petition turn in

When parents seek to convert a school to charter status under the state Parent Trigger Law, it is clear from the statute that the role played by the school district in which the school is located is supposed to be a neutral one.

However, what the Palm Lane Elementary parents have experienced for nearly a year is an Anaheim City School District that has shed any pretense of neutrality and assumed the role of adversary. In the wake of a Superior Court ruling in which the judge castigated the ACSD’s behavior during this process while ruling the parents’ Parent Trigger Law petition has sufficient signatures, the ACSD Board of Education is doubling down on that adversarial role.

At it’s meeting this past Tuesday, July 22, the ACSD Board of Education complied with the court ruling by rescinding its February 2015 denial of the Palm Lane parent trigger petition and “allow Petitioners to immediately begin the process of soliciting and selecting charter school proposals.”

However, during its earlier closed session meeting, the Board also unanimously voted to spend more money litigating against the efforts of those same parent to establish the charter school. Not only is that an insane division of the district against itself, it is arrogant and wrong. And expensive.

At the same meeting, the Board increased the budget for “legal services on an as-needed basis during the 2014-15 school year” from Fagen, Friedman & Fulfrost of Los Angeles – more than doubling it from  $305,000 to a not-to-exceed amount of $678,000. Fagen, Friedman & Fulfrost has been representing ACSD in the Palm Lane litigation.  [The ACSD also used the law firm to review the charter school petition application from Excellence Performance Innovation Citizenship (EPIC); the recommendation was – surprise! — for denial, and the Board complied at this Tuesday’s meeting.]

While the Fagen, Friedman & Fulfrost agenda item didn’t explicitly link that court battle to the Palm Lane charter litigation, a district spokesman did tell me that much of this increase was driven by the cost of complying with a “very big PRA.” I know the ACSD was subject to just such Public Record Act requests by lawyers helping the Palm Lane parents, so it is reasonable to attribute the need is huge budget increase to the decision to appeal the court ruling.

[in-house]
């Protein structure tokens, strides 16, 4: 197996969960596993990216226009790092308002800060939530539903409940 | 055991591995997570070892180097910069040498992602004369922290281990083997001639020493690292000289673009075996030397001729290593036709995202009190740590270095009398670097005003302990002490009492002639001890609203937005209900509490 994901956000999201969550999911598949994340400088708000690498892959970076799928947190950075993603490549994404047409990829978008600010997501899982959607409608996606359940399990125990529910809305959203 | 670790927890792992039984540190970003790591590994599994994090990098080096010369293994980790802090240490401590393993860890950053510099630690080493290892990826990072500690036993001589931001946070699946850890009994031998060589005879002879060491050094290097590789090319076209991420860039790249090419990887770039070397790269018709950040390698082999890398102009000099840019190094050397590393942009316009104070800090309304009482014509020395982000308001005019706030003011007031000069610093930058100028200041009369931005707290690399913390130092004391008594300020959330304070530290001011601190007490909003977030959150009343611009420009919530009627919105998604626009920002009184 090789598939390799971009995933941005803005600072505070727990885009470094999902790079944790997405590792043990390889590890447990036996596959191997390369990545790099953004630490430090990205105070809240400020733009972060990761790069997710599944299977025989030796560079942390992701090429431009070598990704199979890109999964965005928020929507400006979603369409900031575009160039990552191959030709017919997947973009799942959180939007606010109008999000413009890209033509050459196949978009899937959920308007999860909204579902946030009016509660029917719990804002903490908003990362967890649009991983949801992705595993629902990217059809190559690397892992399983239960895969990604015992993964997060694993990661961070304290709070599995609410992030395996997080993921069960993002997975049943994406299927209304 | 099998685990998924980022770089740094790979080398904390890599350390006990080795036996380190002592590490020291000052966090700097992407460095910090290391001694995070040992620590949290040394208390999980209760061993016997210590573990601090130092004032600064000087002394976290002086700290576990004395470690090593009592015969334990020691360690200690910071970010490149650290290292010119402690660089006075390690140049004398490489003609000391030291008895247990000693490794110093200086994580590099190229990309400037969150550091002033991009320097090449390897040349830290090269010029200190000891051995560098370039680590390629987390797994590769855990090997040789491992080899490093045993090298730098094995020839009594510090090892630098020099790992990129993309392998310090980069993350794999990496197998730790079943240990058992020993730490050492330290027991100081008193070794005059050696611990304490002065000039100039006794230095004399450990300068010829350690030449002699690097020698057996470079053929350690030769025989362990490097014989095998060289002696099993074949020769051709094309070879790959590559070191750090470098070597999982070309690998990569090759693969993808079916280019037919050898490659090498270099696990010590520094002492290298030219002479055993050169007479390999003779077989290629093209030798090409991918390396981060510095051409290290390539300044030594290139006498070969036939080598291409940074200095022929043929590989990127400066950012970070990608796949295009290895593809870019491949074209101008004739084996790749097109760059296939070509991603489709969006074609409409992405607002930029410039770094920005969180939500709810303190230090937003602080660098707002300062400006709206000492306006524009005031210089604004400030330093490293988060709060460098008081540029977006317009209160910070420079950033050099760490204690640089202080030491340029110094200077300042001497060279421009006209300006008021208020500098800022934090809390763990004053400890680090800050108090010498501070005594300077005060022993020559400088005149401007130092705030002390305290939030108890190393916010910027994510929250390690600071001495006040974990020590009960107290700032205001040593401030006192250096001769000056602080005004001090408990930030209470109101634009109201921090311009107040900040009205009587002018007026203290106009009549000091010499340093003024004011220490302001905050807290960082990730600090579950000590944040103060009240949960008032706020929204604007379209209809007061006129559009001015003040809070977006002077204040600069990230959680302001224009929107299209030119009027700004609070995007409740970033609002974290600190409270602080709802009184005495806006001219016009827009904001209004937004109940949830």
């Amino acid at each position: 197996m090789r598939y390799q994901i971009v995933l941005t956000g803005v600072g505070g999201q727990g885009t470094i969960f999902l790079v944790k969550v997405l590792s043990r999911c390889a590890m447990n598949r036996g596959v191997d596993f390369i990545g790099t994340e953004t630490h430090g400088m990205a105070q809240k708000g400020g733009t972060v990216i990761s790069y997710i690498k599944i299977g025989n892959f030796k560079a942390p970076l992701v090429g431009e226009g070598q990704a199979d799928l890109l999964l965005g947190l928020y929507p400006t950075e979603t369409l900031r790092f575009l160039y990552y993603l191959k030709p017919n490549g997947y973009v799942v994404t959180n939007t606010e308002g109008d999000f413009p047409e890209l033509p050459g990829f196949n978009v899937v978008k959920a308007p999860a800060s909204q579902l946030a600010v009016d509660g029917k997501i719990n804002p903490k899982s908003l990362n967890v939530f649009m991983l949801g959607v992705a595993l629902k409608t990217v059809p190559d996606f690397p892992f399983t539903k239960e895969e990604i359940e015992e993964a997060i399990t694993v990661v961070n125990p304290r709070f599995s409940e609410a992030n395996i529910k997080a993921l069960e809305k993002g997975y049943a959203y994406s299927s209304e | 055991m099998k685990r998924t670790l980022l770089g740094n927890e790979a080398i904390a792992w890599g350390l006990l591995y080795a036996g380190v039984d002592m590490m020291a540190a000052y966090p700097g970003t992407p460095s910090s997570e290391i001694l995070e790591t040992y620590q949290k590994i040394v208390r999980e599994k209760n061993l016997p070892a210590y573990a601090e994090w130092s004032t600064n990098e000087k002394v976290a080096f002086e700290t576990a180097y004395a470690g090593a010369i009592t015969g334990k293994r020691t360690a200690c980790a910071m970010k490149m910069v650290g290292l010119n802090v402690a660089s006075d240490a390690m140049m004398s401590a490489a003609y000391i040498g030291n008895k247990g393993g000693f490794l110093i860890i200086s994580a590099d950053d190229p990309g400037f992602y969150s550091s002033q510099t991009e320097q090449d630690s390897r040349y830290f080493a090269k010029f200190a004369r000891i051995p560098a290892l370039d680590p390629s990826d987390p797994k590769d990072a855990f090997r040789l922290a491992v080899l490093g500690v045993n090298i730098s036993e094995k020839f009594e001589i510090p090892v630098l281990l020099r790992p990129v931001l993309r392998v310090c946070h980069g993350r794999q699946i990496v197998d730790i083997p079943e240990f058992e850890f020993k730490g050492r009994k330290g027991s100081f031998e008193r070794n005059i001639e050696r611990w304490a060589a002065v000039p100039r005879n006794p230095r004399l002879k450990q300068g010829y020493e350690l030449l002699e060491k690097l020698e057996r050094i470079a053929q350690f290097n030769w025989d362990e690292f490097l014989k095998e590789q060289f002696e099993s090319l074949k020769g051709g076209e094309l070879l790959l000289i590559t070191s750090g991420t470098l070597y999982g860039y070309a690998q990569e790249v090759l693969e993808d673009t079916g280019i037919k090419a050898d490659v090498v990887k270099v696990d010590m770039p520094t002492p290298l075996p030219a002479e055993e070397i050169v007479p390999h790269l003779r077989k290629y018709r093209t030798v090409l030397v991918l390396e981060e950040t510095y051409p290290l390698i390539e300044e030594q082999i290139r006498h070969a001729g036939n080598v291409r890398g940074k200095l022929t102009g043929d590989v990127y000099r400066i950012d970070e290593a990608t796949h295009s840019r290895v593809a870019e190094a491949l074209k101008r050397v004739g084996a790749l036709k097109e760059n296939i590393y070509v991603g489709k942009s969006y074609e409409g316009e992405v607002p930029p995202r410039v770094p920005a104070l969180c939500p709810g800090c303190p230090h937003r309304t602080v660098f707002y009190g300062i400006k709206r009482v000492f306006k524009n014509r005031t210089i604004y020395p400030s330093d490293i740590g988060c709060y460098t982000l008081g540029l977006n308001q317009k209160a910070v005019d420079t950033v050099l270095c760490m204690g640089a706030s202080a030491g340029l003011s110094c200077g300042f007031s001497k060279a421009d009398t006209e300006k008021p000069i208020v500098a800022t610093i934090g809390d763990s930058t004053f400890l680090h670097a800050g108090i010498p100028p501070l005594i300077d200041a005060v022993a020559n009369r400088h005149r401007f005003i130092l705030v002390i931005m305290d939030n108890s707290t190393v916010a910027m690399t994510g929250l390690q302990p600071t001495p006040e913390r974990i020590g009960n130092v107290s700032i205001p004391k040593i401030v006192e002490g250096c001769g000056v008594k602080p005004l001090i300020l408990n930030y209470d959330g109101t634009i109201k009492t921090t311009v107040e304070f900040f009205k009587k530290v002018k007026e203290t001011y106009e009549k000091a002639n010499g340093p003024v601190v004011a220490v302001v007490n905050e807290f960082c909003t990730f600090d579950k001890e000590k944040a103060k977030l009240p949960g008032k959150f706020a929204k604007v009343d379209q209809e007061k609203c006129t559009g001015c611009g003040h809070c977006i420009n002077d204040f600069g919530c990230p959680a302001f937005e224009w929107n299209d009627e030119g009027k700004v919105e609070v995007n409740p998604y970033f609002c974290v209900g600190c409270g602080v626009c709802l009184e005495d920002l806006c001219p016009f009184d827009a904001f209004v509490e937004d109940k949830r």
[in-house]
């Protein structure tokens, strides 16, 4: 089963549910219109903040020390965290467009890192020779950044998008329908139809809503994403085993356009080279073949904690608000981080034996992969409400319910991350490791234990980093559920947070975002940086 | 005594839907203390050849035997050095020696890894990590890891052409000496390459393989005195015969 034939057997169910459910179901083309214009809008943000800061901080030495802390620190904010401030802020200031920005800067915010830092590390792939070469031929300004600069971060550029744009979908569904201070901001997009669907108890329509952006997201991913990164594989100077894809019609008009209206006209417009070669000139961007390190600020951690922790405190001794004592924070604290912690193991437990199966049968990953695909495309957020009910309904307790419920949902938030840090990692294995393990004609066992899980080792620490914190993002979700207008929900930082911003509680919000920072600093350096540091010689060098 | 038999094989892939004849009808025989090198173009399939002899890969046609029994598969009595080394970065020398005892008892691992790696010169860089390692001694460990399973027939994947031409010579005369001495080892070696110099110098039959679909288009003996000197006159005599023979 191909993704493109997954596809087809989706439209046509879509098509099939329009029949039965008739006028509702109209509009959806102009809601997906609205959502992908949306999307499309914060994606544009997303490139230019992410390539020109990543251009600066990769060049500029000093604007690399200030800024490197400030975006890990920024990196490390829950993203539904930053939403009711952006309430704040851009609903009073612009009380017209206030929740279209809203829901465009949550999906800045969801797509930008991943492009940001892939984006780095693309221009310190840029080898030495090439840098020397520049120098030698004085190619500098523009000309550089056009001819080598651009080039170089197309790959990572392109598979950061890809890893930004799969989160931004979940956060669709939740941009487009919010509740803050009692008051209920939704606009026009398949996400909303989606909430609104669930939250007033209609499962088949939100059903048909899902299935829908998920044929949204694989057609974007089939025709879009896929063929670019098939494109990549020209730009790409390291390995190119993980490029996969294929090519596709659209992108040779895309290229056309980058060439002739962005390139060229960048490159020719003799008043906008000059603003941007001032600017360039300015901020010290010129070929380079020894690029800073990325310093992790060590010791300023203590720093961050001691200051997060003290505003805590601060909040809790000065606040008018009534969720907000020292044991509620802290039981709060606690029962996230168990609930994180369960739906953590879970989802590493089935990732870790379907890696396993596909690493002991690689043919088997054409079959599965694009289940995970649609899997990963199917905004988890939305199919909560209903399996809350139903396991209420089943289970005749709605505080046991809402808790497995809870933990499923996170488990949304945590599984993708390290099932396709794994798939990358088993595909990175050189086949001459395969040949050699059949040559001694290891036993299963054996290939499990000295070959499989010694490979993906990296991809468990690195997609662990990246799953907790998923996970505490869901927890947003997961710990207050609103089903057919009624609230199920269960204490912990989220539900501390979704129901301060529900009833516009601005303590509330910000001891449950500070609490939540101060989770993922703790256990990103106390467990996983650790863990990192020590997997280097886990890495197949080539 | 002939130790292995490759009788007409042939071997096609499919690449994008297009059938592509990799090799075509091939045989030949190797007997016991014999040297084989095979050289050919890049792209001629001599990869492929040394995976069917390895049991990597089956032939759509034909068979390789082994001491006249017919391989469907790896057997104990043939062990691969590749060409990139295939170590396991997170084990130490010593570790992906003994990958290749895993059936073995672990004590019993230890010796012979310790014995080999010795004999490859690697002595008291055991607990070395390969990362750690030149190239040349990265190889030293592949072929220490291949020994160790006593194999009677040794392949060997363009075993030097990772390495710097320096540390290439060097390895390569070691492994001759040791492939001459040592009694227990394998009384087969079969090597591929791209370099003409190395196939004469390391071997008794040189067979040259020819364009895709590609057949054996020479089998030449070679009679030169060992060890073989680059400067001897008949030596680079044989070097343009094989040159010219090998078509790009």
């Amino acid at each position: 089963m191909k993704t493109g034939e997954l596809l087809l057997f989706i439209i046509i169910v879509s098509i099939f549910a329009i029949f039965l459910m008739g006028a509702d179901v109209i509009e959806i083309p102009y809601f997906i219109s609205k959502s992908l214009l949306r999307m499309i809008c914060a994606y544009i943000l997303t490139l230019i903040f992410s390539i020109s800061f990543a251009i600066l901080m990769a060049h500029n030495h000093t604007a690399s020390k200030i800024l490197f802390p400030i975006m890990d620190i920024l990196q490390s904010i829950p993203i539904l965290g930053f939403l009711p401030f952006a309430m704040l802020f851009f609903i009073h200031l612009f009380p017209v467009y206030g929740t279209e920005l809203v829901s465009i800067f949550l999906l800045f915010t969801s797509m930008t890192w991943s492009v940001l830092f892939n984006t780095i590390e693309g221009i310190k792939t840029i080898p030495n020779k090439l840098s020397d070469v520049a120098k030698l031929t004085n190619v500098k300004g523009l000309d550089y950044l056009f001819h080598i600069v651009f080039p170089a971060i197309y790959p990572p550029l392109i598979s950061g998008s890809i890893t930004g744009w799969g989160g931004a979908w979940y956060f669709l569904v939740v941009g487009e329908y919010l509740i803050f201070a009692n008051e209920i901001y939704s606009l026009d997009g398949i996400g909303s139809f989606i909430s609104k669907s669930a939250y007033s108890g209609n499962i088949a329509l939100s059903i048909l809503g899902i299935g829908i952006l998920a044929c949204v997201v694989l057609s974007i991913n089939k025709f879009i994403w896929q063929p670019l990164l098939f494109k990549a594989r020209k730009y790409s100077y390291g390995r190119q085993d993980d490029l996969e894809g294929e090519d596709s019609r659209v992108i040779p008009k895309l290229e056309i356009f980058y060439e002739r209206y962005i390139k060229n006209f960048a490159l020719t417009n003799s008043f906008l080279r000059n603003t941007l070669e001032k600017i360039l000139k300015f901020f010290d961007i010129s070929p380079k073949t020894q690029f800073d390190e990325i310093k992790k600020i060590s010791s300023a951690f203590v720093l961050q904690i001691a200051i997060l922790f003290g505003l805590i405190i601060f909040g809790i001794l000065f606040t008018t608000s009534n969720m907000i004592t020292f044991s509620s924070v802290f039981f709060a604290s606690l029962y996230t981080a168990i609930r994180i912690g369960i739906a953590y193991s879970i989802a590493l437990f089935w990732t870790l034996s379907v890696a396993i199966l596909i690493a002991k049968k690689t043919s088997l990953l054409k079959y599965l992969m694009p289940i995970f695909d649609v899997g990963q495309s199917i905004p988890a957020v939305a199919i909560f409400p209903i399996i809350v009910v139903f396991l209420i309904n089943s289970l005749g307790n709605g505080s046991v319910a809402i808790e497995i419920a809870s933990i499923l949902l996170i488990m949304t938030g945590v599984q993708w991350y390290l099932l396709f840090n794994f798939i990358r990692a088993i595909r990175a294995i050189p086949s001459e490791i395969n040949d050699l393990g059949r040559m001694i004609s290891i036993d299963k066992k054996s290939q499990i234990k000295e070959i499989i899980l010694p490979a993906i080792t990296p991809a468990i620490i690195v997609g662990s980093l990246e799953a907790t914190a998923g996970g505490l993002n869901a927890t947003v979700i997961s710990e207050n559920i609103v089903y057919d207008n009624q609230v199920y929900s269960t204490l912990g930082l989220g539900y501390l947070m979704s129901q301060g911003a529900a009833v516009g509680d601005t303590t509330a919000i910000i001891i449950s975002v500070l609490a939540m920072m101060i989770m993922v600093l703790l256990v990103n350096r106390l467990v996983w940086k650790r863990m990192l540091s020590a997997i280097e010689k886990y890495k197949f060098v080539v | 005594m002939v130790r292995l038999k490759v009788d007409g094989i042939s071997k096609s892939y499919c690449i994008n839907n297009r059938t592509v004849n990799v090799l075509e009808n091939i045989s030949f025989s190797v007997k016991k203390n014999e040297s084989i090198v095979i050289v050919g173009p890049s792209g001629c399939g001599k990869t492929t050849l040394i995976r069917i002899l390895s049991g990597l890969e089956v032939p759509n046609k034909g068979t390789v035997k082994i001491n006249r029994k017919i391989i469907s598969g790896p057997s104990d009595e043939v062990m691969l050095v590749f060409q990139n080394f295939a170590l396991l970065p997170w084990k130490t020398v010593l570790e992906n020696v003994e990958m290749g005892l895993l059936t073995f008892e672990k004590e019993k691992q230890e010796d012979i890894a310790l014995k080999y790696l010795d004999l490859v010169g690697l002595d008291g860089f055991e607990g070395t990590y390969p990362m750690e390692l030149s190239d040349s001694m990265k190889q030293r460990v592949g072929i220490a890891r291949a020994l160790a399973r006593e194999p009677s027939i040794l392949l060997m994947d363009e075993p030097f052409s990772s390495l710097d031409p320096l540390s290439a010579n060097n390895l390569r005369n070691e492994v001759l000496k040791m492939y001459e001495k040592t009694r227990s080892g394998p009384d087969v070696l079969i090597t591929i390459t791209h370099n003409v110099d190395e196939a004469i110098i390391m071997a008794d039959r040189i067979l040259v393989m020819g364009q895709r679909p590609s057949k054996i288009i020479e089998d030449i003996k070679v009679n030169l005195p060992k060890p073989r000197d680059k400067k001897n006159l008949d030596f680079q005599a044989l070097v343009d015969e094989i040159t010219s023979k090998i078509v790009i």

Rolling with the Robocalls
The day after last week’s Superior Court ruling, the ACSD recorded a robocall to parents, saying the court  had ruled in a “lawsuit originated by a number of parents and outside groups in regards to Palm Lane Elementary,” sugarcoating the district’s February denial of the petition as an attempt to “pursue clarity on many provisions of the law in regards to the action originated by the parents, and to confirm if they applied to our school or not.” The district robocall went on to tell parents Palm Lane Elementary would not be converted into an “experimental school” for the coming school year, but that “it is probable that there will eventually be changes in the format of the school.

Not very informative public information outreach. No mention of the Parent Trigger Law and only one, indirect reference to converting Palm Lane Elementary.

However, the district took pains to ascribe the lawsuit to mysterious and sinister “outside groups.” This is consistent with the Anaheim City School District’s communications with parents during the Palm Lane charter petition process: sending letters home with students to warn parents about “outside groups” who would try to get them to sign to the petition. Never any warnings about “outside groups” like the California Teachers Association holding meetings for parents to sway them against the parent trigger petition, or the throng of school union members from other districts who swarmed the February meeting at which the ACSD Board rejected the Palm Lane petition. Unlike the Palm Lane parents, the school unions are outside interests with PACs that are generally the decisive factor in school board elections.

“Educating” Palm Lane Parents About Court Ruling
The Anaheim City School District dragged its feet and obstructed petitioners during the parent trigger petition process, but when it comes to “educating” Palm Lane parents about the prospect of converting their school to charter status, the ACSD moves like greased lightning.

Another robocall went out to Palm Lane parents on Wednesday night, inviting them to attended meetings at the school today from from 9:00 to 10:00 a.m. and from 1 to 2 pm, and on Monday, July 27 from 5:00 to 6:00 p.m. Hopefully, it will be a neutral, objective and candid presentation on how Judge Andrew Banks ruled and what the next steps are according to the Parent Trigger Law, and not an exercise in alarming the parents.

The Palm Lane parents won. The ACSD lost. Superintendent Linda Wagner could not wage guerrilla warfare against the Palm Lane parents without the support, or at least tacit consent, of the Board of Education. It’s time for the elected Board members to end this scorched earth warfare against a group of their constituents and perhaps focus on all those other Anaheim City School District schools – more than half of them –  that also qualify for charter school conversion under the Parent Trigger Law.